To research for this article, I visited the Capitol Theatre site in Escolta Street. I took this sneaky photo of the demolished interior through a hole in the metal hoarding before I was shooed away by the caretaker.

The format of this edition of Cultural Learnings is slightly different for a few reasons.

Last month, I spent a lot of time processing the slew of (bad) news while making futile attempts at managing work and leisure. Reaching the end of my wick, I struggled to write with the same fervour of my early quarantine days: Developing an angle, researching a topic, analysing information, and writing the thing gradually took its toll as my “processing” intensified — a condition that, I feel, had more to do with my brain melting rather than apathy towards an old routine.

I took a pause on writing for a period longer than I ever desired. It was partly due to a new hobby, one that is more body over mind and have wanted to pursue since I was about eleven: DJing. I published my first mix last month which aired on Transit Records Radio — a selection of groovy acid and industrial techno music. I’ve also started doing live broadcasts for friends, jamming to new and old digs. If you’d like to tune in some time, drop me a note and I’ll let you know when the next stream is.

When I do write, it’s more introspective than investigative — like this anecdote I published on Edsa’s latest newsletter wherein I ruminate on the “public space” as being on fire, both figuratively and tropically (in the Philippines, at least). The newsletter also includes photographs, music playlists, and anecdotes from people I look up to in the creative industries, including David Zilber (former Director of Fermentation at noma) and Kiana Valenciano (Filipino R&B singer).

Thus, when I was commissioned to write this story for CNN Philippines Life, I felt like some normalcy was restored. Interviewing strangers, visiting sites, and confronting hard questions not only reminded me of how intellectually dehumanising this pandemic has been; it made clear, too, that the world is patiently waiting for us to explore it again when we are ready.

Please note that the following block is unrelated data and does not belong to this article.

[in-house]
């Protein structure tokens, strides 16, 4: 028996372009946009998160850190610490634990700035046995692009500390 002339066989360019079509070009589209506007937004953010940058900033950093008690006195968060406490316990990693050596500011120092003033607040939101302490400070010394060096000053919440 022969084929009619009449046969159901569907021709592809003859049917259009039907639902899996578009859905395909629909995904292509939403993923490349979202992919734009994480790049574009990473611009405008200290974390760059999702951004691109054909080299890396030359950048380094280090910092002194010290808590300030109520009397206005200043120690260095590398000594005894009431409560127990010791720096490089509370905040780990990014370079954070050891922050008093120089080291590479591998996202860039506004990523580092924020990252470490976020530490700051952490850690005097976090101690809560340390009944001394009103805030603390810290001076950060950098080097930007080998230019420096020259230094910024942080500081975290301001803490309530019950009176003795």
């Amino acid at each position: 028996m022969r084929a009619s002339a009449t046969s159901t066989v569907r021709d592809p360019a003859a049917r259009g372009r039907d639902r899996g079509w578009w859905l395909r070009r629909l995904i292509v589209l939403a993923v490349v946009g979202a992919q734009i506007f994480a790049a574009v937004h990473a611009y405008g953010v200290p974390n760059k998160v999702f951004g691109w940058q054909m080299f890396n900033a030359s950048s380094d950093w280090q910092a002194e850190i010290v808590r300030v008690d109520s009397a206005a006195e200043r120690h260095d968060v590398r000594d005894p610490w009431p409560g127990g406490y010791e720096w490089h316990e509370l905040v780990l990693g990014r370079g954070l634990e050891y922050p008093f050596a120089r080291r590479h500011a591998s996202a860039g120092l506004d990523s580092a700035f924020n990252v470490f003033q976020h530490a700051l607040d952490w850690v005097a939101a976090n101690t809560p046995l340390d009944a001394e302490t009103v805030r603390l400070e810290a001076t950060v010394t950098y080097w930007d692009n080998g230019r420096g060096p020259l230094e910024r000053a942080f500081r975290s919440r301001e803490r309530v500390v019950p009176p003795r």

So, I hope you will be patient with me as I muster my creative energy in this brave new world. Thank you for keeping this platform alive and for inspiring me with your stories. It means so much.

To keep you company

Richard Brody from the New Yorker asks: “Do movies still need multiplexes?

When historic preservation hurts cities.

A short history of softcore sex or “bomba” films in the Philippines, once a highly popular film genre during the 1970s and ‘80s. Two words: Boogie Nights!

Twenty-five years of change in London through the eyes of a drug dealer.

A list of Philip Seymour Hoffman’s favourite books.

Wake Up Calls is a compilation of short musical pieces by Cosmo Sheldrake, made entirely from the sounds of endangered British birds. Below is a track called Cuckoo, featuring melodies by a short-eared owl and a nightingale.

The logos of mid-century movie theatres clustered in the Avenida, Azcarraga, and Quezon Boulevard in Manila, Philippines. (Source: Video48)
A film still of Avenida from Manila in the Claws of Light (Maynila sa kuko ng liwanag), directed by Lino Brocka in 1975.
Escolta Street at night where Capitol and Lyric Theatre once stood — the respective homes of Colombia Pictures and Warner Bros. Pictures. (Source: Pinoy Kollektor)

Correction: In the editor’s letter by Don Jaucian, his original quote was “it would never be the same” rather than “I felt that it would never be the same.”

Cultural Learnings is a newsletter written by Sai Villafuerte. You can support it by subscribing, sharing this post, emailing your thoughts, or answering this survey.